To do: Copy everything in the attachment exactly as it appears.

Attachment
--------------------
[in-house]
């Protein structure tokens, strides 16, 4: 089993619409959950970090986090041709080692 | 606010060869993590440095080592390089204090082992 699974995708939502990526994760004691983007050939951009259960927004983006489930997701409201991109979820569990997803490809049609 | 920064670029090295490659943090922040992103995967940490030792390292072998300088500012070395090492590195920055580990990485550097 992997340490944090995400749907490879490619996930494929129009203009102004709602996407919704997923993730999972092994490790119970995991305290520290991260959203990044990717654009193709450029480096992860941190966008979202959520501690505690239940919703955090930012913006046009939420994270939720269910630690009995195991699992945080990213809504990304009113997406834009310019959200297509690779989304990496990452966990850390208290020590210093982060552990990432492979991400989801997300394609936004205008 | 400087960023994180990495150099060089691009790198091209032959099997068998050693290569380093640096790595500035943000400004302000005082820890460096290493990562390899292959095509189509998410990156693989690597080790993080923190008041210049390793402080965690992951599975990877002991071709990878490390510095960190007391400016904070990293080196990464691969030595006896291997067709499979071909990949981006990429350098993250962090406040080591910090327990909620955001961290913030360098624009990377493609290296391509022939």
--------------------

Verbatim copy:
[in-house]
């Protein structure tokens, strides 16, 4: 089993619409959950970090986090041709080692 | 606010060869993590440095080592390089204090082992 699974995708939502990526994760004691983007050939951009259960927004983006489930997701409201991109979820569990997803490809049609 | 920064670029090295490659943090922040992103995967940490030792390292072998300088500012070395090492590195920055580990990485550097 992997340490944090995400749907490879490619996930494929129009203009102004709602996407919704997923993730999972092994490790119970995991305290520290991260959203990044990717654009193709450029480096992860941190966008979202959520501690505690239940919703955090930012913006046009939420994270939720269910630690009995195991699992945080990213809504990304009113997406834009310019959200297509690779989304990496990452966990850390208290020590210093982060552990990432492979991400989801997300394609936004205008 | 400087960023994180990495150099060089691009790198091209032959099997068998050693290569380093640096790595500035943000400004302000005082820890460096290493990562390899292959095509189509998410990156693989690597080790993080923190008041210049390793402080965690992951599975990877002991071709990878490390510095960190007391400016904070990293080196990464691969030595006896291997067709499979071909990949981006990429350098993250962090406040080591910090327990909620955001961290913030360098624009990377493609290296391509022939």